Monday, 22 August 2011

Understanding Culture 101

In the wake of the Utøya massacre and its insidious perpetrator, the ever ongoing debate on multiculturalism is a hot topic once again. And as always, when certain political factions or elements start debating this concept and its inherent evil, I do not know whether to laugh or cry. Because it is a simple fact that culture is never clean nor monolithic. Not even when it tries to be.

On one level, defining cultures requires a consensus and set parameters to define the specificity of one compared to another. However, most of the political factions interested in this are actually not so much interested in consensus as in being able to provide the vision to govern the definition. The reason for this is, of course, always to separate us from them and clearly establish the difference between ourselves and our Other(s). But anyone who tries to define a cultural enclave in this manner will always (without exception) stumble on the finishing line. No matter how narrow the parameters are made, it is impossible to exclude all those one wanted to exclude, and the narrower the parameters are set, one also increases the equally inevitable risk of excluding people one wanted to include. In short, whatever makes up any definition of any culture can never be absolute, or entirely fixed for the matter.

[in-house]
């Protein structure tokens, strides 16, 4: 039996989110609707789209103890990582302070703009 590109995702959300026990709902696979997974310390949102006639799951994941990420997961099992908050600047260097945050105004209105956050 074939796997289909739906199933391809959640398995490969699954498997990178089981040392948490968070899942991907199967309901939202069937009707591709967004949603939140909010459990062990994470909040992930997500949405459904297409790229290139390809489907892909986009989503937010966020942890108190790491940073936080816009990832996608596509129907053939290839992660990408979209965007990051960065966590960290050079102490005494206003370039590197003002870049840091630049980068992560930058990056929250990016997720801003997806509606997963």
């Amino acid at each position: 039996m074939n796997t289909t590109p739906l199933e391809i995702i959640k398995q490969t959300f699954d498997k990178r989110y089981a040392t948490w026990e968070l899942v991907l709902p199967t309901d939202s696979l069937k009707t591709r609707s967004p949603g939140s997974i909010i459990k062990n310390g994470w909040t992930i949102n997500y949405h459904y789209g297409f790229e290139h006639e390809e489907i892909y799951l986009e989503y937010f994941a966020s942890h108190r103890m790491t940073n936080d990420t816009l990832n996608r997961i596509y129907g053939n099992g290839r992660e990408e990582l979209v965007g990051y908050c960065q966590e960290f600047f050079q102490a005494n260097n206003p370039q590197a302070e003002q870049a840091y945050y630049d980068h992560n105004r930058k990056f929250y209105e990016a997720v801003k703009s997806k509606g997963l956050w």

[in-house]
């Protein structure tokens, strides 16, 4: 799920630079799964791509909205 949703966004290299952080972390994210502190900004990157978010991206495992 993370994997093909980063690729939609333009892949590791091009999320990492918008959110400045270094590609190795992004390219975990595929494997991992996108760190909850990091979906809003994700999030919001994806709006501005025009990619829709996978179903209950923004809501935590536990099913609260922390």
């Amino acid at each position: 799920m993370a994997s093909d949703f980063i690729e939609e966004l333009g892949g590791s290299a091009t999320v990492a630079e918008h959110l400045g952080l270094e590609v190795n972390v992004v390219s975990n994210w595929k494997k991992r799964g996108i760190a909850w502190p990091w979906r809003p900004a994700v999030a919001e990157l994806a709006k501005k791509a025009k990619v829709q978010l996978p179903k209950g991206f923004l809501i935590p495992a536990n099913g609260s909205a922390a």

This does not necessarily mean that we should abandon cultural definitions altogether, but it should make us aware of the imprecision in their natures.

So, what does this mean? Simply put, culture is something that arises in social contexts, in inter-individual meetings, when the ego means an Other. Furthermore, this central metaphor also expands to an intercultural usage (if you will pardon the confusion for a second). That is to say, when one imprecise cultural definition meets an Other imprecise cultural definition, new cultural references arise in that meeting. This is unavoidable, because culture is both resilient and innovative in its nature.

Do not get me wrong. The equation is obviously not that simple. If it was, colonialism and imperialism would never have been a problem. The difference here is that colonialism and imperialism is not so much about a meeting between cultures as one culture violently attacking another. The main factor here has to do with power, and it can arguably be invoked on any situation where one cultural enclave uses force to apply its own cultural definition over others; either to dominate them or to eradicate them. And even in such instances, history has proven that the meeting is not unilateral anyway. There is an old saying that claims that you are what you eat, and apparently even colonisers and empires are affected by what they devour and digest.